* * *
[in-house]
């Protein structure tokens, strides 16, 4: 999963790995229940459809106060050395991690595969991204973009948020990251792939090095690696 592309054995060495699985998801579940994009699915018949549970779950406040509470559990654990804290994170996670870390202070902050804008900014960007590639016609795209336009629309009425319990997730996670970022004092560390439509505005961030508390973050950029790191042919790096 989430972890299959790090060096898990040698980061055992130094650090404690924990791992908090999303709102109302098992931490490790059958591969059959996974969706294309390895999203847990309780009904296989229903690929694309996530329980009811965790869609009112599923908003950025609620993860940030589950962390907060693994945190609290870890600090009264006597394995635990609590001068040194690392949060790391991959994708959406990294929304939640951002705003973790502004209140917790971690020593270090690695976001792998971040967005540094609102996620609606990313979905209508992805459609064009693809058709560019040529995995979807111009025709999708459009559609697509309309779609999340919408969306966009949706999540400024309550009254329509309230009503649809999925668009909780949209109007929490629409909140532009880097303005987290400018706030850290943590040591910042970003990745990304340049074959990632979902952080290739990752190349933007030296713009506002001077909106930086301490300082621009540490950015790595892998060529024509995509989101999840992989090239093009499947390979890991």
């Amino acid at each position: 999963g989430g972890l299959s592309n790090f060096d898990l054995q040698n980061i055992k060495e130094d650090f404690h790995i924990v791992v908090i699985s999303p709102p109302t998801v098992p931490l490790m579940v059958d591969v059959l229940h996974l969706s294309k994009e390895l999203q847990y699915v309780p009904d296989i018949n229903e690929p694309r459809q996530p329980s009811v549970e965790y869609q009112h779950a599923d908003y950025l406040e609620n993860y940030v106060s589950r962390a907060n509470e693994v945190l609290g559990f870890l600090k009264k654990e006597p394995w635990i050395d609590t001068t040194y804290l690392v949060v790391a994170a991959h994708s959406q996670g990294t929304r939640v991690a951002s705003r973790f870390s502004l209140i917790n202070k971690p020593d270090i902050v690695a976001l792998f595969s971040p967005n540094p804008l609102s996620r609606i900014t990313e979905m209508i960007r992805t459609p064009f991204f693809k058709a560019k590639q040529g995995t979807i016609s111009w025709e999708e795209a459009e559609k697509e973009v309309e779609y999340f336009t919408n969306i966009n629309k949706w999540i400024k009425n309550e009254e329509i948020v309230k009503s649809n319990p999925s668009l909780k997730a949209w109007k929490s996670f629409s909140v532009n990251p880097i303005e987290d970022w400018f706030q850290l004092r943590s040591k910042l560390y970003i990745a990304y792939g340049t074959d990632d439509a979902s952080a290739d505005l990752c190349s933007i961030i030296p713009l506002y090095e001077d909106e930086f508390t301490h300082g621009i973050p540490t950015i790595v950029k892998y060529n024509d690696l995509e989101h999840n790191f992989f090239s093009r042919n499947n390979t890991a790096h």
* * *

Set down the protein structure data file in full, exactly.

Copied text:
[in-house]
């Protein structure tokens, strides 16, 4: 999963790995229940459809106060050395991690595969991204973009948020990251792939090095690696 592309054995060495699985998801579940994009699915018949549970779950406040509470559990654990804290994170996670870390202070902050804008900014960007590639016609795209336009629309009425319990997730996670970022004092560390439509505005961030508390973050950029790191042919790096 989430972890299959790090060096898990040698980061055992130094650090404690924990791992908090999303709102109302098992931490490790059958591969059959996974969706294309390895999203847990309780009904296989229903690929694309996530329980009811965790869609009112599923908003950025609620993860940030589950962390907060693994945190609290870890600090009264006597394995635990609590001068040194690392949060790391991959994708959406990294929304939640951002705003973790502004209140917790971690020593270090690695976001792998971040967005540094609102996620609606990313979905209508992805459609064009693809058709560019040529995995979807111009025709999708459009559609697509309309779609999340919408969306966009949706999540400024309550009254329509309230009503649809999925668009909780949209109007929490629409909140532009880097303005987290400018706030850290943590040591910042970003990745990304340049074959990632979902952080290739990752190349933007030296713009506002001077909106930086301490300082621009540490950015790595892998060529024509995509989101999840992989090239093009499947390979890991």
């Amino acid at each position: 999963g989430g972890l299959s592309n790090f060096d898990l054995q040698n980061i055992k060495e130094d650090f404690h790995i924990v791992v908090i699985s999303p709102p109302t998801v098992p931490l490790m579940v059958d591969v059959l229940h996974l969706s294309k994009e390895l999203q847990y699915v309780p009904d296989i018949n229903e690929p694309r459809q996530p329980s009811v549970e965790y869609q009112h779950a599923d908003y950025l406040e609620n993860y940030v106060s589950r962390a907060n509470e693994v945190l609290g559990f870890l600090k009264k654990e006597p394995w635990i050395d609590t001068t040194y804290l690392v949060v790391a994170a991959h994708s959406q996670g990294t929304r939640v991690a951002s705003r973790f870390s502004l209140i917790n202070k971690p020593d270090i902050v690695a976001l792998f595969s971040p967005n540094p804008l609102s996620r609606i900014t990313e979905m209508i960007r992805t459609p064009f991204f693809k058709a560019k590639q040529g995995t979807i016609s111009w025709e999708e795209a459009e559609k697509e973009v309309e779609y999340f336009t919408n969306i966009n629309k949706w999540i400024k009425n309550e009254e329509i948020v309230k009503s649809n319990p999925s668009l909780k997730a949209w109007k929490s996670f629409s909140v532009n990251p880097i303005e987290d970022w400018f706030q850290l004092r943590s040591k910042l560390y970003i990745a990304y792939g340049t074959d990632d439509a979902s952080a290739d505005l990752c190349s933007i961030i030296p713009l506002y090095e001077d909106e930086f508390t301490h300082g621009i973050p540490t950015i790595v950029k892998y060529n024509d690696l995509e989101h999840n790191f992989f090239s093009r042919n499947n390979t890991a790096h």